A couple people have asked me what I mean when I say that CAST (and TWST) were facilitated as compared to the ‘normal’ conference format. This post hopes to describe it in such a manner that you could implement a variation of it at your events.
But first, a disclaimer, I do not claim to be an expert at this. My only qualification is that I’ve participated in this style of facilitation twice now in pretty close proximity to each.
In 1997, Dr. Cem Kaner started a series of workshops which on software testing called the Los Altos Workshops on Software Testing, or LAWST as they are commonly referred to. One of the main differences was the format in that each member would make a presentation or experience report at which point a discussion would ensue and see where the idea went. This discussion was not just a free-for-all where extroverts or those with the loudest voice could dominate, but was was managed by a facilitator to make sure everyone had an opportunity to speak and was not interrupted. I suspect also that part of this method was developed with input from Dr. Sam Kaner (Cem’s brother) who according to his bio “is regarded as one of the nation’s leading experts on consensus decision-making.”
As mentions above there is a certain structure for talks given in this manner. First, the presenter gives their presentation / story during which only a clarifying question may be asked. An example of such a question is “You used acronym ABC just now, what does it mean?”. The point of these is to help the audience understand the story as presented. After that, you enter Open Season in which questions about the presentation topic are discussed. (It’s been my experience that the Open Season part is usually more informative than the actual presentation)
I’m not sure how the original workshops were physically facilitated, but I believe it was through a series of less than clear hand signals. Eventually, one of the moderators (Paul Holland) mentioned this to his wife and she suggested using different coloured cards for different items. And so the current card system was created.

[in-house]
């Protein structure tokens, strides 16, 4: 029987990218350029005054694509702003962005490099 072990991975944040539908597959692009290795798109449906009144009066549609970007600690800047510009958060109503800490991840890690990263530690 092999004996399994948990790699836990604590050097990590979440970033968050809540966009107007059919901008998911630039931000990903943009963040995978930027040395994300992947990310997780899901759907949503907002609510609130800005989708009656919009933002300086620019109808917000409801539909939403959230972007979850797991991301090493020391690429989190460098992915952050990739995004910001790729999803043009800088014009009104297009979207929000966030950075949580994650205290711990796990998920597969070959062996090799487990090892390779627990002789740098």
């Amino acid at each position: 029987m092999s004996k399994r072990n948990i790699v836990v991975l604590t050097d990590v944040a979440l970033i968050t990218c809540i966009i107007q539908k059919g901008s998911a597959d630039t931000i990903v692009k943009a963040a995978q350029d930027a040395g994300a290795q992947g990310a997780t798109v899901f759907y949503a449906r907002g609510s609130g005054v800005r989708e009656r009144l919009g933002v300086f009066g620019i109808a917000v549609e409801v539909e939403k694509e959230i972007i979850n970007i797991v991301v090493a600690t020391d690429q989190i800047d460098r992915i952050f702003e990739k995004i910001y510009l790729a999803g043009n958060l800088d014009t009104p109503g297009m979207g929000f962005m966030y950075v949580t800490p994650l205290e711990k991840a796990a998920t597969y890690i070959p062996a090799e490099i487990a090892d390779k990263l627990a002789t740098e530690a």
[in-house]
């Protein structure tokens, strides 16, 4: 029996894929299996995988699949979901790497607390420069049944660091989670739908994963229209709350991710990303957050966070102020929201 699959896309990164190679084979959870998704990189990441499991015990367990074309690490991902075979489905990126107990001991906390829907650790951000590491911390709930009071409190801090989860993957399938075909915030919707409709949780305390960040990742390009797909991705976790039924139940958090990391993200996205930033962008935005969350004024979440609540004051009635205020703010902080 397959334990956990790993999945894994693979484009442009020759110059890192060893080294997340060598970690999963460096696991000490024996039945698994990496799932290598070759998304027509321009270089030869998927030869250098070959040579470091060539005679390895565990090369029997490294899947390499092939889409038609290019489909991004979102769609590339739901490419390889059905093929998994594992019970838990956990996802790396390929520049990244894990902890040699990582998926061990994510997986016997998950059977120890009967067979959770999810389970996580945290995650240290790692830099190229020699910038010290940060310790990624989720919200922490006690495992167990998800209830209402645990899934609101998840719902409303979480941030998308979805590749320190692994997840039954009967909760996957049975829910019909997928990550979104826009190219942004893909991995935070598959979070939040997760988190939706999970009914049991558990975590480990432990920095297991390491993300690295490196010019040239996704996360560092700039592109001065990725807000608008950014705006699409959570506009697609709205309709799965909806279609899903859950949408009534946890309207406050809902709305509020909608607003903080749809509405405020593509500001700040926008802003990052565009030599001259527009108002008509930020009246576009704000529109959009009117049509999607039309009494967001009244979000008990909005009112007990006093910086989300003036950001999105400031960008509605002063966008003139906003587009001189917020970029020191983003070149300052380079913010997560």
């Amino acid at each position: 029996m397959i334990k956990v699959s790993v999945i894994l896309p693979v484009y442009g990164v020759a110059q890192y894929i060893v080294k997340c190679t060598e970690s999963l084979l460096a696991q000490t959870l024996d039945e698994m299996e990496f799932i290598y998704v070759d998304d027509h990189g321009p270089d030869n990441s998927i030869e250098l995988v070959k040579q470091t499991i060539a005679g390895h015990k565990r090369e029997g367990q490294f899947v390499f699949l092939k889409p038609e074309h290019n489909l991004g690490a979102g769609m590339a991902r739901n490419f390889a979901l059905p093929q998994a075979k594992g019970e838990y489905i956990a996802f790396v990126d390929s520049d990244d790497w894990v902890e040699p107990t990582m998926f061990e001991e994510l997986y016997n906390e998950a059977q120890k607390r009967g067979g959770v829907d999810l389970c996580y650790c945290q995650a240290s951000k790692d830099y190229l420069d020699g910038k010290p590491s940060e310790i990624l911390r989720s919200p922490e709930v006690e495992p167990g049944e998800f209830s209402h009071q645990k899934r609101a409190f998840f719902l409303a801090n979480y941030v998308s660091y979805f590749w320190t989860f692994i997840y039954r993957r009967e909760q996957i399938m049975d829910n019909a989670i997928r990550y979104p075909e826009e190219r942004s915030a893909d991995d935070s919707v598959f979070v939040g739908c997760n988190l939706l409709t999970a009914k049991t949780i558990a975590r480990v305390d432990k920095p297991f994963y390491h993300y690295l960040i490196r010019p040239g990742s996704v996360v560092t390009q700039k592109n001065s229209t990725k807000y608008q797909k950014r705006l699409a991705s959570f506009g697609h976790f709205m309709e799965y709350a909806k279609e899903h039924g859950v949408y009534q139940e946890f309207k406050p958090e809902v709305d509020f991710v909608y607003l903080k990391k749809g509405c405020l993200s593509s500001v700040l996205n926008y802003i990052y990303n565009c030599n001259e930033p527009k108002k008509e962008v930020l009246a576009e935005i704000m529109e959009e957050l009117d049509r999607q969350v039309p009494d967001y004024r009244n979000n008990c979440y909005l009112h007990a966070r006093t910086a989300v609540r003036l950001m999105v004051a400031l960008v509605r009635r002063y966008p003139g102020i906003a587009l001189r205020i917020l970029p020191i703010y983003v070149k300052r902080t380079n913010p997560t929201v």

Everyone at a LAWST style event gets a number of cards, and depending on the type of input they wish to put into the discussion they raise the appropriate card. The facilitator makes note of who raised the card and what type it was and then calls on them as appropriate.
- Blue cards are for New Threads. These are questions that are clear departures from what is currently being discussed. For example, “In your presentation you say that you created a meta framework, but did not say what language it was written in. I wrote one in Python and it overcame some of the problems you had”.
- Green cards are used on the Same Thread. That means you have something to ad to the topic currently being discussed. “I wrote one a meta framework in Ruby because I’m one of the cool kids” would be be a same thread point (to follow the example along)
- Red card are the Oh! Oh! Pick me! I need to say something NOW! cards. Or Interrupt if you don’t like the big name. You would use your red card to ask clarifying questions or if, hypothetically someone from Microsoft was speaking saying that the company you work for is doing something slimy and you want to rise to the defense of your employer. Just as an example of course. Red cards an be used at any point too.
- Grey cards are perhaps the most important cards and the one I missed the most at CAST. Grey is the rat hole card. If a thread is going too far off topic or is turning into a cannot-possibly-go-anywhere-positive thread you raise your rat hole card. This should be considered a vote for ending the thread. Enough cards and the thread ends.
Role of Facilitator
So aside from the cards, you need someone to bring order to this (sometimes) flurry of card waving. This is one of the many roles of the facilitator.
- Keep track of who had put up the various cards
- Keep tally of the rat hole votes and end the thread if appropriate
- Choose who speaks next. This is important. Just because you had the first blue card up, doesn’t mean you go first. The goal of this is to get everyone participating so your chances of being picked first actually decrease the more you participate. And thatÃ¢â‚¬â„¢s a good thing. Facilitators might however pick someone who participates a lot if their name was mentioned and they might need to clarify something that is being attributed to them.
- Rein in people who are going generally crazy
- Sometimes things can trip over their own inertia, it is up to the moderator to keep things moving. This is generally not a problem from what I have seen
- What is more often a problem is that there is too much discussion queued up. In this situation the facilitator needs to force breaks so people can, for instance, use the facilities.
- Sometimes a blue card can lead to a green, then a green on the green, then a green on that green and suddenly you are talking about something completely different that things were intended. It is up to the moderator to decide when things have gone too far down the wrong path and steer them back.